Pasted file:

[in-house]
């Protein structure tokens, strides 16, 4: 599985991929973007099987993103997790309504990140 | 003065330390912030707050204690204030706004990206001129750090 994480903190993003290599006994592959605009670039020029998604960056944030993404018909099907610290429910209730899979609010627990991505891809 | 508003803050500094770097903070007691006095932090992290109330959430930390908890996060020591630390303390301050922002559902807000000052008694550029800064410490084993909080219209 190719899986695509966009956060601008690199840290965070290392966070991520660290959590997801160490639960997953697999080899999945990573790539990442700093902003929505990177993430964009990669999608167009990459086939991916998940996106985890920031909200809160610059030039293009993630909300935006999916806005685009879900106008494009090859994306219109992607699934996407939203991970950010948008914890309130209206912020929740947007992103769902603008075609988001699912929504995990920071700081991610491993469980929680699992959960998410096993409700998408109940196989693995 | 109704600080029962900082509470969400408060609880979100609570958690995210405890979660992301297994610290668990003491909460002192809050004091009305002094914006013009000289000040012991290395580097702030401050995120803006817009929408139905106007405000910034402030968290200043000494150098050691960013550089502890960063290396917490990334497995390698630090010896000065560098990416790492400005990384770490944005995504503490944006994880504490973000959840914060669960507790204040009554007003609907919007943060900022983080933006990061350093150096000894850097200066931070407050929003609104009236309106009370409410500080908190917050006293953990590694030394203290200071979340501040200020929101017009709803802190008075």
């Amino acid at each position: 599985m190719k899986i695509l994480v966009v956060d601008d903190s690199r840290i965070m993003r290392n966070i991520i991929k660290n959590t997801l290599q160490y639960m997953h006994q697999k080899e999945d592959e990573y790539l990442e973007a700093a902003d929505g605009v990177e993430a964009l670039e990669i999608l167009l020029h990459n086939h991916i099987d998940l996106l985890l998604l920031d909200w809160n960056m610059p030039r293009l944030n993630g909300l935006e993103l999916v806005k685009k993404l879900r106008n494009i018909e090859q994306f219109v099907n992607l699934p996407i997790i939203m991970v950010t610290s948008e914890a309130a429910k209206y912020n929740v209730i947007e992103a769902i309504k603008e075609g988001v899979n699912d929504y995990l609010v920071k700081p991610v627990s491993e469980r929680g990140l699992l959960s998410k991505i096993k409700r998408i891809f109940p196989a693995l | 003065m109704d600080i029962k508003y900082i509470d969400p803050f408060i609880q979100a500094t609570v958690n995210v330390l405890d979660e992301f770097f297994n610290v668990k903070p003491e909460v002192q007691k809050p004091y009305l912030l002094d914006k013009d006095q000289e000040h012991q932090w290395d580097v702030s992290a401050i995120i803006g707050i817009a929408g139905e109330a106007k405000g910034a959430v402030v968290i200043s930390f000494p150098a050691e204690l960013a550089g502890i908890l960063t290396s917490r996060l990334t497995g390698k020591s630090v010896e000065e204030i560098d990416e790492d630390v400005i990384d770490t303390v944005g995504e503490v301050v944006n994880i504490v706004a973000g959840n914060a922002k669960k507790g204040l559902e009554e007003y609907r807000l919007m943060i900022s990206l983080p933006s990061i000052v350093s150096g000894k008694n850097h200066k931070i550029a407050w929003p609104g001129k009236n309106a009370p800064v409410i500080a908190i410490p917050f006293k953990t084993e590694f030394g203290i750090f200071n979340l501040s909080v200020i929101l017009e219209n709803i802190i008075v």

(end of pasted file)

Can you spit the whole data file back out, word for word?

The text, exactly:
[in-house]
């Protein structure tokens, strides 16, 4: 599985991929973007099987993103997790309504990140 | 003065330390912030707050204690204030706004990206001129750090 994480903190993003290599006994592959605009670039020029998604960056944030993404018909099907610290429910209730899979609010627990991505891809 | 508003803050500094770097903070007691006095932090992290109330959430930390908890996060020591630390303390301050922002559902807000000052008694550029800064410490084993909080219209 190719899986695509966009956060601008690199840290965070290392966070991520660290959590997801160490639960997953697999080899999945990573790539990442700093902003929505990177993430964009990669999608167009990459086939991916998940996106985890920031909200809160610059030039293009993630909300935006999916806005685009879900106008494009090859994306219109992607699934996407939203991970950010948008914890309130209206912020929740947007992103769902603008075609988001699912929504995990920071700081991610491993469980929680699992959960998410096993409700998408109940196989693995 | 109704600080029962900082509470969400408060609880979100609570958690995210405890979660992301297994610290668990003491909460002192809050004091009305002094914006013009000289000040012991290395580097702030401050995120803006817009929408139905106007405000910034402030968290200043000494150098050691960013550089502890960063290396917490990334497995390698630090010896000065560098990416790492400005990384770490944005995504503490944006994880504490973000959840914060669960507790204040009554007003609907919007943060900022983080933006990061350093150096000894850097200066931070407050929003609104009236309106009370409410500080908190917050006293953990590694030394203290200071979340501040200020929101017009709803802190008075």
């Amino acid at each position: 599985m190719k899986i695509l994480v966009v956060d601008d903190s690199r840290i965070m993003r290392n966070i991520i991929k660290n959590t997801l290599q160490y639960m997953h006994q697999k080899e999945d592959e990573y790539l990442e973007a700093a902003d929505g605009v990177e993430a964009l670039e990669i999608l167009l020029h990459n086939h991916i099987d998940l996106l985890l998604l920031d909200w809160n960056m610059p030039r293009l944030n993630g909300l935006e993103l999916v806005k685009k993404l879900r106008n494009i018909e090859q994306f219109v099907n992607l699934p996407i997790i939203m991970v950010t610290s948008e914890a309130a429910k209206y912020n929740v209730i947007e992103a769902i309504k603008e075609g988001v899979n699912d929504y995990l609010v920071k700081p991610v627990s491993e469980r929680g990140l699992l959960s998410k991505i096993k409700r998408i891809f109940p196989a693995l | 003065m109704d600080i029962k508003y900082i509470d969400p803050f408060i609880q979100a500094t609570v958690n995210v330390l405890d979660e992301f770097f297994n610290v668990k903070p003491e909460v002192q007691k809050p004091y009305l912030l002094d914006k013009d006095q000289e000040h012991q932090w290395d580097v702030s992290a401050i995120i803006g707050i817009a929408g139905e109330a106007k405000g910034a959430v402030v968290i200043s930390f000494p150098a050691e204690l960013a550089g502890i908890l960063t290396s917490r996060l990334t497995g390698k020591s630090v010896e000065e204030i560098d990416e790492d630390v400005i990384d770490t303390v944005g995504e503490v301050v944006n994880i504490v706004a973000g959840n914060a922002k669960k507790g204040l559902e009554e007003y609907r807000l919007m943060i900022s990206l983080p933006s990061i000052v350093s150096g000894k008694n850097h200066k931070i550029a407050w929003p609104g001129k009236n309106a009370p800064v409410i500080a908190i410490p917050f006293k953990t084993e590694f030394g203290i750090f200071n979340l501040s909080v200020i929101l017009e219209n709803i802190i008075v």